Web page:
In Tana, the cheapest way to get around is by taxi-be, or big taxi, which is a bit larger than a mini-van. There is one aisle with seats to fold down so they can cram in even more people. During peak hours, buses run frequently.
The remarkable thing about Madagascar is that the entire island speaks one language: Malagasy, a language with Polynesian roots. Because the island is so large there are many different dialects. "Official" or the dialect of the highlands around the capital is taught in schools countrywide so anywhere you go, someone will probably speak official. The writing is phonetic so once you learn, it is very easy to do dictation, whether or not you understand what they are saying.
The other official language of Madagascar is French. It is spoken by about half the people in urban areas; beggars for instance show no evidence of speaking French. However it is almost impossible to find someone who speaks fluent French other than doctors or NGO members in the rural areas.
The unit of money is the ariary. This unit preceded the French rule, and Malagasy franc notes had the value in ariary printed on them too (50000 francs = iray alina ariary = one myriad ariary). The ariary is worth about half a U.S. cent.
Vanilla (3 euros for 2 pods France ; about 2 euros for 10 pods in Mada)
The cheapest way to get a filling meal is to eat at a "hotely". For about 7000 ariary (or a little less than $2) you can buy a plate of rice, laoka (malagasy for side dish accompanying rice) like chicken, beans or pork, and rice water. For 2000 ariary extra you can get a small glass of homemade yogurt.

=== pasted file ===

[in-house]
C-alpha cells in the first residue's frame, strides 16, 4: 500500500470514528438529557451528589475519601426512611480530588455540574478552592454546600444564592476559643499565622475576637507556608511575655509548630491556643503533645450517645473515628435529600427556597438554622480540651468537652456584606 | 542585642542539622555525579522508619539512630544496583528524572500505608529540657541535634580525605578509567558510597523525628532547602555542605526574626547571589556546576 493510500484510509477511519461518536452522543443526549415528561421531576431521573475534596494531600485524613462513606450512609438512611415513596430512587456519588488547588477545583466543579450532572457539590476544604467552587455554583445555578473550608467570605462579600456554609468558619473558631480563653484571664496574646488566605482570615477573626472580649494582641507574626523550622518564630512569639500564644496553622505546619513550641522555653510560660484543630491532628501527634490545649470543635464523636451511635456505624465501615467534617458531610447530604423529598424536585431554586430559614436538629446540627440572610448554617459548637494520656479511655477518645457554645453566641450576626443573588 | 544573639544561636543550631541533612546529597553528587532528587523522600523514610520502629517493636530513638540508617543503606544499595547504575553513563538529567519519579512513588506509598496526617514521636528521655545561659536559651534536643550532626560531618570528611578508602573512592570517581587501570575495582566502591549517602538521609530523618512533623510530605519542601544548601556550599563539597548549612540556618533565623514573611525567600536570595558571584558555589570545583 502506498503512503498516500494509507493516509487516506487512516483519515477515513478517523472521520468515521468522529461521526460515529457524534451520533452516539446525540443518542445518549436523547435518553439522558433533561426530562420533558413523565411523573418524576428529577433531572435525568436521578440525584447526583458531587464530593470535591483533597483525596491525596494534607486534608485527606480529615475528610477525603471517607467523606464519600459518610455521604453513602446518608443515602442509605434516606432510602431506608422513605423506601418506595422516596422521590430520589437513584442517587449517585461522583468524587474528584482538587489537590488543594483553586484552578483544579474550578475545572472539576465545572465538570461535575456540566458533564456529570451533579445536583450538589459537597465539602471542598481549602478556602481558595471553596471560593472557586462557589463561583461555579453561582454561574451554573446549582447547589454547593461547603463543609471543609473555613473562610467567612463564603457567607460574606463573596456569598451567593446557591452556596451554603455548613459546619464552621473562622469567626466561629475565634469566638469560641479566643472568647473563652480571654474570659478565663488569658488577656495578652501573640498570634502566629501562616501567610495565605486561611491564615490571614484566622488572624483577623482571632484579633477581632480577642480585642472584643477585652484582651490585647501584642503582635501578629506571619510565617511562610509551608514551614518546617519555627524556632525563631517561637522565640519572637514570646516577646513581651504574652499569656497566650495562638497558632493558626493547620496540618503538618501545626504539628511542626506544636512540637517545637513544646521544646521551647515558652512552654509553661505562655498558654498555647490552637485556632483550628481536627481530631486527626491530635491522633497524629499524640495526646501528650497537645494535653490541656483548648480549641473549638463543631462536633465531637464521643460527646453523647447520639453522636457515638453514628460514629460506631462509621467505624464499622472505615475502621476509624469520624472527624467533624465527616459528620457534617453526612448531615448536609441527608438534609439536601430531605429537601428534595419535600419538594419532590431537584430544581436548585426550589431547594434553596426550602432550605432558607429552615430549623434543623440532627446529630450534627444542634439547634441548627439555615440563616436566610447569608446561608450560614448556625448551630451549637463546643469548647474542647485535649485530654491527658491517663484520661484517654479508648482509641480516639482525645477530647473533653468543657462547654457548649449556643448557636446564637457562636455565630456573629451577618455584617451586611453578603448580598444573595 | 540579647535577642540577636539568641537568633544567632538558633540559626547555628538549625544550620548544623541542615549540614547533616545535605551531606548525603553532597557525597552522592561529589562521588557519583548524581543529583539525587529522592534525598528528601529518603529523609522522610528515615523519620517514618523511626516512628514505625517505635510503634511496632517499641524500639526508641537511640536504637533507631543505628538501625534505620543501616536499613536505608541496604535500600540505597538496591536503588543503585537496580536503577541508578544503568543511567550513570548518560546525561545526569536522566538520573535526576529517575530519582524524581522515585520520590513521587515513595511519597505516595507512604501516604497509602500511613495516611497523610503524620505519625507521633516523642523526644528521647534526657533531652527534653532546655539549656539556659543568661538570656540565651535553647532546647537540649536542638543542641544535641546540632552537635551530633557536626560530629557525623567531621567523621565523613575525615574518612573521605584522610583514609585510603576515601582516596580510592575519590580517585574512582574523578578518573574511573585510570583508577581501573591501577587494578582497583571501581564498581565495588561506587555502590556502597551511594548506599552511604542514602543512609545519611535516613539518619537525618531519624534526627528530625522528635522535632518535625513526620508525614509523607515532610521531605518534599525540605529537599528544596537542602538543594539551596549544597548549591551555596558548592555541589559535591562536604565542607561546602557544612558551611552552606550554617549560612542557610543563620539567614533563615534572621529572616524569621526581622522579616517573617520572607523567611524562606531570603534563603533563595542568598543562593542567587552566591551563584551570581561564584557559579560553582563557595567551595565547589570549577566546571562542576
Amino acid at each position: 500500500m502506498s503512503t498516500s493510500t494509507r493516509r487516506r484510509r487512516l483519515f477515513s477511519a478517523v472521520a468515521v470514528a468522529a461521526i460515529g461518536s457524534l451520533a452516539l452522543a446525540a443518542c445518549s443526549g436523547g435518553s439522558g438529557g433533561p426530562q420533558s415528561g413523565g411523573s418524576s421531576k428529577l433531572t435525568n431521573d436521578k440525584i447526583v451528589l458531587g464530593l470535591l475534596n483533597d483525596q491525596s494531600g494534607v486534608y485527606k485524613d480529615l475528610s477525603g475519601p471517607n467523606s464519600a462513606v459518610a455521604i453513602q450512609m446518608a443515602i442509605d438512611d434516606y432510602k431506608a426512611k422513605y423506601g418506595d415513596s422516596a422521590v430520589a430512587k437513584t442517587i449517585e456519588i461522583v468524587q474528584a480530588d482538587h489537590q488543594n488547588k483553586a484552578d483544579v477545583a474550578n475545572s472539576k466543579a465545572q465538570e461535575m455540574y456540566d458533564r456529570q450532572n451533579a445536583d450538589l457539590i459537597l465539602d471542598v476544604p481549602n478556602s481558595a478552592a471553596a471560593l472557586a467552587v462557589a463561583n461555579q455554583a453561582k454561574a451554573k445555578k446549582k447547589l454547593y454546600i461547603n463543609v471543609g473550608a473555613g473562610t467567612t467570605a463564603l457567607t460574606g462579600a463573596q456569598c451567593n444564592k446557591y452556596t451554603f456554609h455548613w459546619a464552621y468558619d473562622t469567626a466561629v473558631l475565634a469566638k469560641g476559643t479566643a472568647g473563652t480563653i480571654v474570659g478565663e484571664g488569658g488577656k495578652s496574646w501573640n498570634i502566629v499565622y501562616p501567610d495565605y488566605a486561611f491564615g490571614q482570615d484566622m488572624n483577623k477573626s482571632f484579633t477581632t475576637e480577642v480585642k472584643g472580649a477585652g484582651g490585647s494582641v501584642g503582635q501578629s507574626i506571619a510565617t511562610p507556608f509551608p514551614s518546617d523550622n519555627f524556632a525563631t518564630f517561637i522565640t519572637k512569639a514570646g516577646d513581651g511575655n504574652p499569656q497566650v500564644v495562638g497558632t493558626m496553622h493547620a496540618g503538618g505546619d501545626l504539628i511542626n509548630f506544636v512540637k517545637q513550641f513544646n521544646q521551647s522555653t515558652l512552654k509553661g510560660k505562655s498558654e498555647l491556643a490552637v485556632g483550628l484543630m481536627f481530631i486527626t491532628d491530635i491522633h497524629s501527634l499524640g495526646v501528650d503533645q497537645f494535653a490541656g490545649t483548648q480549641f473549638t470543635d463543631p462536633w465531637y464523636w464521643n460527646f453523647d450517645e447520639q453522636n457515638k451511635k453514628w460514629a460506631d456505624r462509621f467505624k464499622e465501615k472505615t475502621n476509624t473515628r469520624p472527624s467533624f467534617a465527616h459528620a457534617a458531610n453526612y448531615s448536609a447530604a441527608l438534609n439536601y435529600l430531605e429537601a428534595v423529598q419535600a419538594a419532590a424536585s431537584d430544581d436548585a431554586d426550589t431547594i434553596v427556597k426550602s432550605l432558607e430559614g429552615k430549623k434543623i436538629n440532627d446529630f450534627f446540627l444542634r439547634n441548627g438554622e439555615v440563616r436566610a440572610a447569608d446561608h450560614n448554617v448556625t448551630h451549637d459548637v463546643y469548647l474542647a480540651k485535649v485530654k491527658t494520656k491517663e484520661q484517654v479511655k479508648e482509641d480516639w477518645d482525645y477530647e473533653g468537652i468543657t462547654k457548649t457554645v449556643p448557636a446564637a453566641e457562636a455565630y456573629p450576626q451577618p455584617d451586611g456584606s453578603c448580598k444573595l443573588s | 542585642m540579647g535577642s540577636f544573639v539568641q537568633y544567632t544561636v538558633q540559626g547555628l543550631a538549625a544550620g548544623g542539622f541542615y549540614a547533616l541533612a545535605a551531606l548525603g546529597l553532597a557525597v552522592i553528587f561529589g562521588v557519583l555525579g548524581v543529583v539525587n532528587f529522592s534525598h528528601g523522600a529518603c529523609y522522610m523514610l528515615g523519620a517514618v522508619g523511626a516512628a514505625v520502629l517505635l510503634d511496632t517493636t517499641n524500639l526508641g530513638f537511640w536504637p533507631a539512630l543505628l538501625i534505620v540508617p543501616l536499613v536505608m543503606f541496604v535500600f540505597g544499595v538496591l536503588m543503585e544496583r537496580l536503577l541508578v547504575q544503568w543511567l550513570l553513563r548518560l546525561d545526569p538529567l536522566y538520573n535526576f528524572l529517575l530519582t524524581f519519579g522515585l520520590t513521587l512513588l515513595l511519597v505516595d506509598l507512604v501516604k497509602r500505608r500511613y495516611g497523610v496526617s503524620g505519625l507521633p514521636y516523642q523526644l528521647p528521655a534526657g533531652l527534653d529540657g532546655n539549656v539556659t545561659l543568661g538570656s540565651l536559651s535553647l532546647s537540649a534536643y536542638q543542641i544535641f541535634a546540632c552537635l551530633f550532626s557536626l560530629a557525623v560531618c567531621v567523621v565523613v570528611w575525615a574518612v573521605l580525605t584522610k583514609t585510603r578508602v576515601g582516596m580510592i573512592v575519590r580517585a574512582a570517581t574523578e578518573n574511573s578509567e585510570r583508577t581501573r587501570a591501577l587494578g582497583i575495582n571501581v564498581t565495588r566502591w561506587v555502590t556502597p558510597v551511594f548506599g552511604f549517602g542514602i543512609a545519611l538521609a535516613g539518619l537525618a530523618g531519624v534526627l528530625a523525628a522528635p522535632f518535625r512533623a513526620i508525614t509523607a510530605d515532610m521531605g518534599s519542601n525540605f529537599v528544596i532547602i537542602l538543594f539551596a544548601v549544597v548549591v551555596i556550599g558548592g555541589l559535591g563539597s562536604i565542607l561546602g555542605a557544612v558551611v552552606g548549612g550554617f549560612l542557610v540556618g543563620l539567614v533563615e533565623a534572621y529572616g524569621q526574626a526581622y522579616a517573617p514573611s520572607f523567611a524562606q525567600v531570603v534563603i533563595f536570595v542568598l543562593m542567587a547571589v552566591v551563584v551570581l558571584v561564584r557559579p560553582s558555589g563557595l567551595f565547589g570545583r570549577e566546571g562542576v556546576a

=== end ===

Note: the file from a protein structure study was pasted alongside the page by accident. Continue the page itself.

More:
There is no safe tap water so be prepared with bottled water. Or else you could just drink rice water.
- Bushhouse (http://www.bushhouse-madagascar.com/bushhouse.html) lodge in Pangalanes lake district on the east coast of Madagascar
If you are going to Madagascar it would be a good idea to take either a French or Malagasy phrase book.
Madagascar is a fairly safe country. You must, however, respect some simple principles:
- Don't walk around at night in big cities.
- Don't show signs of riches (cameras, jewels, ...).
- Don't resist in case of aggression.
- Keep your eyes on your stuff when you take public transportation or go to markets where numerous pickpockets swarm.
Unlike most other southern African countries, AIDS is not yet a major problem in Madagascar. However, you should take no risks and avoid unprotected sex in all cases.
Research malaria prophylaxis options, and follow through.
Everyday life in Madagascar is regulated by numerous fady (taboos) which vary from one region to another. They can forbid foods (pork, lemur, turtle... ), wearing clothes of a particular color, bathing in a river or a lake...
Fady are attributed to ancestors, to whom Malagasy owe a respectful worship whatever their religion. It is preferable to respect these forbiddings so as not to offend them, even if their well-foundedness is sometimes debatable. Inform yourself about local fady when you arrive in a new place.